Cities without landmarks
Niagara Falls, U.S./Canada
One bad economic data blip is easy to ignore. When jobless claims jumped up sharply a week ago, analysts blamed Easter-related calendar irregularities and warned that there is always a lot of “noise” in a weekly data series. But then the number of new claims remained uncomfortably high in the report released yesterday, and brows started furrowing everywhere (except, perhaps, in Mitt Romney’s campaign headquarters.)
Suddenly, the four-week moving average, a gauge designed to smooth out all that weekly noise, was up to its highest point since January. Coming on top of a weaker-than-expected labor report for March, signs that industrial production growth is slowing, and continued softness in housing, the conventional wisdom on the state of the economic recovery took a swift turn for the bearish. The New York Times and Wall Street Journal immediately published nearly identical articles, “Fears Rise That Economic Recovery May Falter in the Spring,” and “Economic Signals Stir Worries.”
We’ve seen this movie before. Last year, at almost exactly the same point in the spring, a nascent recovery curled up in the fetal position and expired. But that time around, there were obvious reasons for the slowdown: the earthquake-tsunami-nuclear disaster in Japan, panic over the European sovereign debt crisis, a Libya-related gas price spike, and the prospect of a government shutdown.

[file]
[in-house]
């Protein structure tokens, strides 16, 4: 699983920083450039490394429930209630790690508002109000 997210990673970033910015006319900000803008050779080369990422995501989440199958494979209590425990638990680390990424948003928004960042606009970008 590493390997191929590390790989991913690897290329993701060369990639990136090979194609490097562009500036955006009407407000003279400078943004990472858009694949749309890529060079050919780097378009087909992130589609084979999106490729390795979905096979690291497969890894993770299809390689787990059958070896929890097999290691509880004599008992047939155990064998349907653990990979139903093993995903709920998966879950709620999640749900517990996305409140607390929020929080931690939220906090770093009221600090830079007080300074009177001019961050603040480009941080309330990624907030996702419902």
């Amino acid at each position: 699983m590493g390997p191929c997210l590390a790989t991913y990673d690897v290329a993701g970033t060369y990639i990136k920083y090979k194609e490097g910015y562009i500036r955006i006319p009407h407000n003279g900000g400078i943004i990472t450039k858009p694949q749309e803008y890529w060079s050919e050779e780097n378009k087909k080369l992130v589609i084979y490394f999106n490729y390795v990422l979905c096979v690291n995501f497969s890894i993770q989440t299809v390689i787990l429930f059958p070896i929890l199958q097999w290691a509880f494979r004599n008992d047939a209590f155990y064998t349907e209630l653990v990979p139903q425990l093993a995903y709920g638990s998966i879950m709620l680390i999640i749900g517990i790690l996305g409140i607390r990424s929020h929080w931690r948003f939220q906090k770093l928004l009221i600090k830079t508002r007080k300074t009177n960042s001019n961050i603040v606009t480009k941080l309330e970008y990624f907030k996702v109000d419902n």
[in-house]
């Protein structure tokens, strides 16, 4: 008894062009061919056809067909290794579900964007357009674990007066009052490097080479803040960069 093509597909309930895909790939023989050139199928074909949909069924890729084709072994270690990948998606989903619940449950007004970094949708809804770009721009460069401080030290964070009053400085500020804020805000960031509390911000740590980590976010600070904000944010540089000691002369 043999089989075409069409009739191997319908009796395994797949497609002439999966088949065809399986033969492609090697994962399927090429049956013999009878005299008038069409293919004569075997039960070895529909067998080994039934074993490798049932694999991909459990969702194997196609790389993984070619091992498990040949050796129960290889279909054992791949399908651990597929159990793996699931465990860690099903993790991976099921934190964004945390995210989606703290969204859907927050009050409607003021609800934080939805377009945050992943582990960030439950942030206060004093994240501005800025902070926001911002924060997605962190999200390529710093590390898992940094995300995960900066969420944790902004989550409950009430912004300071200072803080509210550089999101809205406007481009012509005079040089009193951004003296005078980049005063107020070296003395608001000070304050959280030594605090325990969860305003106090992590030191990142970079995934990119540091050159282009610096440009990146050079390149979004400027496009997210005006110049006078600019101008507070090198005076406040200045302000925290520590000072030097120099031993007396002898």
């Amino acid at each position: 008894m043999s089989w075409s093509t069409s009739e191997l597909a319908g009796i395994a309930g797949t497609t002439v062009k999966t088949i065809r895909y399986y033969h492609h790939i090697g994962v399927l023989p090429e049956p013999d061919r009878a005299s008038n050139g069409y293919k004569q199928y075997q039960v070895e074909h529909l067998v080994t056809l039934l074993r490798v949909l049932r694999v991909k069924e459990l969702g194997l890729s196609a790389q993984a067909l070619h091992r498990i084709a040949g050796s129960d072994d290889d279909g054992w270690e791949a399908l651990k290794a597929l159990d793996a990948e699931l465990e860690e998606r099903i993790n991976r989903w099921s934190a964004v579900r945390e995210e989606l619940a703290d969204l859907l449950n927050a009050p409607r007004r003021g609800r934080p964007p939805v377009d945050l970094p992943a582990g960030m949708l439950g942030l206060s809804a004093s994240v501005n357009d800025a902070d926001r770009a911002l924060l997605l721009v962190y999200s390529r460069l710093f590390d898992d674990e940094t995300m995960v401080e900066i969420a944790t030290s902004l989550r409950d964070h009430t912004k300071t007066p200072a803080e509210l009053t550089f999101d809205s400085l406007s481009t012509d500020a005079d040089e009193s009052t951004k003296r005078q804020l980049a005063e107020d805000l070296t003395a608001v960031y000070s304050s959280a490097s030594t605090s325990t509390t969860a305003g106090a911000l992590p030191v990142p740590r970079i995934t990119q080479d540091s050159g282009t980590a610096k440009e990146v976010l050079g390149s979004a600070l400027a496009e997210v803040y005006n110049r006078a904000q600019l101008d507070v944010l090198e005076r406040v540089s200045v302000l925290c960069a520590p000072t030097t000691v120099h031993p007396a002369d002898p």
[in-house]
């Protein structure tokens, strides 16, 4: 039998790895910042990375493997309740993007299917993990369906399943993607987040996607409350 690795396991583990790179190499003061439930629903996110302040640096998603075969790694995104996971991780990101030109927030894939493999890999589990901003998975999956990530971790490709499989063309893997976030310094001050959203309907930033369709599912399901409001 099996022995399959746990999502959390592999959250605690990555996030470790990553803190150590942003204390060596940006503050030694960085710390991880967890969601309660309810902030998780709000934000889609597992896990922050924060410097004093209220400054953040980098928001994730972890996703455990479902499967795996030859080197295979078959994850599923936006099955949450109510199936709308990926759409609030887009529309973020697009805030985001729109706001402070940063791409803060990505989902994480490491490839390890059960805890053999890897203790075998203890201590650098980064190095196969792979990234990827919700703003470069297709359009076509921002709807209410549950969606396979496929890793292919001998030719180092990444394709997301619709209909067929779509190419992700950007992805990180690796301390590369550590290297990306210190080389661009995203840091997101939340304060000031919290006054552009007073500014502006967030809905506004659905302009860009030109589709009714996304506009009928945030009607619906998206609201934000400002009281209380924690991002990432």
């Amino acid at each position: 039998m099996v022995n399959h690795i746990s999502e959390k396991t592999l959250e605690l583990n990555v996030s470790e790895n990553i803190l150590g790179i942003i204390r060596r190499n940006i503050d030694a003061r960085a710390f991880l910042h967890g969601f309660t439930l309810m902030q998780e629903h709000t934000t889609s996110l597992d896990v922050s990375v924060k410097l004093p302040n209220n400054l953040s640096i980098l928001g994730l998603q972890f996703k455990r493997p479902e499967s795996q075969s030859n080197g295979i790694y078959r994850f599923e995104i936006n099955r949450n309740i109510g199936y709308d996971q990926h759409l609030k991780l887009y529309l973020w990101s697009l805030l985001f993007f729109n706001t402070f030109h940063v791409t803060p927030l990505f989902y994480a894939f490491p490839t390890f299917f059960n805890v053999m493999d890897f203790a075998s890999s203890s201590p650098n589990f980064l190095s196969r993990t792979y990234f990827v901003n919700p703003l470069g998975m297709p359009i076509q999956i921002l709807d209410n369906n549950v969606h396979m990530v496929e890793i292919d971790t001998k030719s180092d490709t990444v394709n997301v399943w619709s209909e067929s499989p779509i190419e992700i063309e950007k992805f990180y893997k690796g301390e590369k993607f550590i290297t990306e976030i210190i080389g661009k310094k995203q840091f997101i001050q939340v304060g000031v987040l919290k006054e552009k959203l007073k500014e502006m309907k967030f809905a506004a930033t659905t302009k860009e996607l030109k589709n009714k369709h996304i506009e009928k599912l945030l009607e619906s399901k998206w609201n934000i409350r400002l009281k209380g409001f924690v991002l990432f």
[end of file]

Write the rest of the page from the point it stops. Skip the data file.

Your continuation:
This time, there haven’t been any disasters to shake up global supply-and-production chains. Europe, while still a mess, doesn’t seem as perilously close to implosion as it did a year ago. Yes, gas prices spiked again, but may already have peaked. All of which, paradoxically, contributes to a sense of greater unease. If there are no clear external factors explaining the sputtering U.S. recovery, then maybe the relatively strong performance at the end of 2011 and beginning of 2012 was just a mirage.
Except, here’s what we do know. By just about every measure, the U.S. economy is significantly stronger now than it was a year ago. Retail sales are up, auto sales are surging, and labor markets are much more stable. Tax receipts for most states have exceeded their pre-recession highs. American households are loaded down with less debt. Estimates of GDP growth for the first quarter of 2012 have steadily risen over the last two months. In the long-term, a very slow recovery still appears to be solidly in place. That’s good news for the United States.
But with a presidential election seven months away, America’s attention is all focused on the short-term. And from a Democratic perspective, time is fast running out for an economic recovery to have any meaningful positive effect on Obama’s chances for retaining the White House. The opposite may be more likely to be true: If elevated jobless claims translate into another weak labor report for April, negative sentiment about the state of the economy may solidify, regardless of whatever long-term trends are in place.
The first round of polling since Mitt Romney locked down the Republican nomination for president suggests that the election in November will be excruciatingly close. A strong economic recovery, consolidating throughout a long summer, could have changed that calculus. But as of right now, the economy is saying, as clearly as we can interpret its muddled, contradictory, constantly shifting signs: Don’t look to me for help: You’re on your own.
Niagara Falls, U.S./Canada
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